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First look at Yeti’s new enduro race bike
Prototype wheels and saddles, cunning fixes and an arachnid
A custom stars-and-stripes machine for the triple national champion
From cocaine-fueled gangster themes to tiny details on the hubs
Matteo Trentin (Omega Pharma - QuickStep) is rewarded for his daily efforts with a block of La Gruyères.
Race leader Tony Martin gives Italian lead out
In his third full season with Omega Pharma-Quickstep, Italian Matteo Trentin has mainly served at the behest of his team, but on stage 6 of the Tour de Suisse, the 24-year-old was given the lead-out of his career by teammate, race leader and world time trial champion Tony Martin.
After Trentin helped to keep Martin in contact on the final climb and descent, Martin returned the favor with an enormous burst of speed in the final kilometer that set up his teammate perfectly for the finish. Trentin had only to finish off the work, and so he did and won comfortably ahead of Daniele Bennati (Tinkoff-Saxo).
"The finish was slightly uphill. I accelerated and was able to do a good sprint," Trentin said. "I like this kind of sprint. But of course I want to share this victory with the team and Tony who did a selfless, great job."
It's the second such victory for Trentin, who claimed his biggest career victory in last year's Tour de France on stage 14, but from a much smaller group. This time, he topped many of the sport's best sprinters, including points leader Peter Sagan (Cannondale), Ben Swift (Sky) and the previous day's winner Sacha Modolo (Lampre-Merida).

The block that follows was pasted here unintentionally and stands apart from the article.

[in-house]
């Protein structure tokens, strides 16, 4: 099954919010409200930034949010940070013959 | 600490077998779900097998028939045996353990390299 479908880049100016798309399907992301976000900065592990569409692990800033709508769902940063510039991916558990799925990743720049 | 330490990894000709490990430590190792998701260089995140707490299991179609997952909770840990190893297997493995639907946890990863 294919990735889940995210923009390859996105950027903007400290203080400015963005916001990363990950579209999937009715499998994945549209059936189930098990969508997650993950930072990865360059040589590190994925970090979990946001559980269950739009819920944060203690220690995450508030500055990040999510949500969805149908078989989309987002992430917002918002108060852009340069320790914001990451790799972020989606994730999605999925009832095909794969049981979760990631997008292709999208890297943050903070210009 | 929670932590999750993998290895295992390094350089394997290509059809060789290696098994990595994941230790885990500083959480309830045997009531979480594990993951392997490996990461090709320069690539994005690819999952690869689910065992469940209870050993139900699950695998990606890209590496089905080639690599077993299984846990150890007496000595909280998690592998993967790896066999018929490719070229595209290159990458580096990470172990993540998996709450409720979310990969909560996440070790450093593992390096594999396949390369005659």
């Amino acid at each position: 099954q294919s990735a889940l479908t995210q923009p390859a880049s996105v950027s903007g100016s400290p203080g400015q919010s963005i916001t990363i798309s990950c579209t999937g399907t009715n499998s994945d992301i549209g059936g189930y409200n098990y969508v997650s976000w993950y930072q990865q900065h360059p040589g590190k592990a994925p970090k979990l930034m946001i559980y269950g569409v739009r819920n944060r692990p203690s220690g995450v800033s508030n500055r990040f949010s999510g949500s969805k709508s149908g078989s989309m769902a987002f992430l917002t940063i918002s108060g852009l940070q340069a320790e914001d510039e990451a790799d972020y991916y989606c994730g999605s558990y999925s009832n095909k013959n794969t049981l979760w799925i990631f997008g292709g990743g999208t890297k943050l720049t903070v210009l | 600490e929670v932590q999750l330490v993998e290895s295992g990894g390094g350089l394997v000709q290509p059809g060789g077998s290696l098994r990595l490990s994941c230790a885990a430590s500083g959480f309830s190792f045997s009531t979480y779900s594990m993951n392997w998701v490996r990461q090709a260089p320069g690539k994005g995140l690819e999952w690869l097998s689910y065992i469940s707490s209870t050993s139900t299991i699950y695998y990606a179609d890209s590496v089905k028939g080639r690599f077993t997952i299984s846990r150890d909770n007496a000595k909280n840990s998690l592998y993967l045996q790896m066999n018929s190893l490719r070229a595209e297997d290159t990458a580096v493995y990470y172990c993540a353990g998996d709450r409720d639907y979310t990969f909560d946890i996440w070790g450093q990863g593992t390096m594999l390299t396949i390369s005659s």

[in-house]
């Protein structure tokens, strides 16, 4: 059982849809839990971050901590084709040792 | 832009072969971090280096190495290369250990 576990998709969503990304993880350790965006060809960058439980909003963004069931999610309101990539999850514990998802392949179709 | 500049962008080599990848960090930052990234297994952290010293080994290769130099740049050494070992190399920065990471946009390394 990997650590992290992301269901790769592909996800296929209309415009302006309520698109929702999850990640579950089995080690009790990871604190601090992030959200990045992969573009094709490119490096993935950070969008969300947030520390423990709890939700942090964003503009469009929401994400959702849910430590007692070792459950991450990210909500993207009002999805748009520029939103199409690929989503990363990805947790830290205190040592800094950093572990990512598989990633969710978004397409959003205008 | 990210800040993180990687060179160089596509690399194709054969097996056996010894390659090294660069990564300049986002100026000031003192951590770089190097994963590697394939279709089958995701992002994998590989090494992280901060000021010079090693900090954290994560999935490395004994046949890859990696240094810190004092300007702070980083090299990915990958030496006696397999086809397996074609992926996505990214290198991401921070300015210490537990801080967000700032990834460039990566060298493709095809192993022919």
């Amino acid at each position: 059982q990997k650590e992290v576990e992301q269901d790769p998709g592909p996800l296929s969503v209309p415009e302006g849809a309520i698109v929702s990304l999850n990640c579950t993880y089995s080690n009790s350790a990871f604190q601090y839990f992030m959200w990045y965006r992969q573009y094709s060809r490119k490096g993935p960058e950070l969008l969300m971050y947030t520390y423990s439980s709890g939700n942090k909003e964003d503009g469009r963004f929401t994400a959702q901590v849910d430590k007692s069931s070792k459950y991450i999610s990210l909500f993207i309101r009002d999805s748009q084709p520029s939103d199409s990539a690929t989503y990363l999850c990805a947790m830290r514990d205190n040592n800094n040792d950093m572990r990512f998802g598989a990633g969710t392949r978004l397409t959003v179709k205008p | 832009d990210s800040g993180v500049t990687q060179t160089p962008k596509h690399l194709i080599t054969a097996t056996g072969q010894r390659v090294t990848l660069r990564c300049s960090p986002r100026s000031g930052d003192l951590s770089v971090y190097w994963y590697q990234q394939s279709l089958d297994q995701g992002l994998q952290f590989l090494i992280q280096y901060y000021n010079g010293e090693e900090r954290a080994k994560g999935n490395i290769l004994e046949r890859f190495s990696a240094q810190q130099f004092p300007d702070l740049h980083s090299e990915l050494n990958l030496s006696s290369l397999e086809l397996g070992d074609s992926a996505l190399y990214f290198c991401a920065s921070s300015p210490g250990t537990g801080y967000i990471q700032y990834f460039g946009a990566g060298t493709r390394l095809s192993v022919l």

"Of course I am super happy about this victory," Trentin said. "It's funny that I almost lost the possibility to be there in the final, at about 35 kilometers to go. There was road work on the road and I was a little bit in the rear of the peloton. The road went from double lane to single lane when the first part of the peloton passed that area. I was stuck in the back and had to put my feet down when the pace came to a stop. So, I had to chase the group ahead after that situation.
"When I reached them again at the bottom of the second to last climb I was always trying to recover. Then on the final climb I was in front of the group again and I helped Tony. I was always with him on the downhill. But at four kilometers to go, Tony looked at me and said 'OK, we do the sprint.'
"It was a question of one second time difference, so we knew the yellow jersey was safe at that point and we went. Tony did an unbelievable job. He split the peloton into two groups in the last kilometers, in the middle of the village. When he does a pull like that it is unbelievable the engine he has. He left me at 200 meters to go."
Trentin credited his good form with some altitude work he did at Lake Tahoe following the Tour of California. "It was a great experience and there and I trained well. Now the work is paying off. So, I am happy about it."
The opportunities for sprinters are now behind them, and the focus turns back to Martin for one more stage, tomorrow's 24.7km time trial in Worb, and two mountainous days this weekend.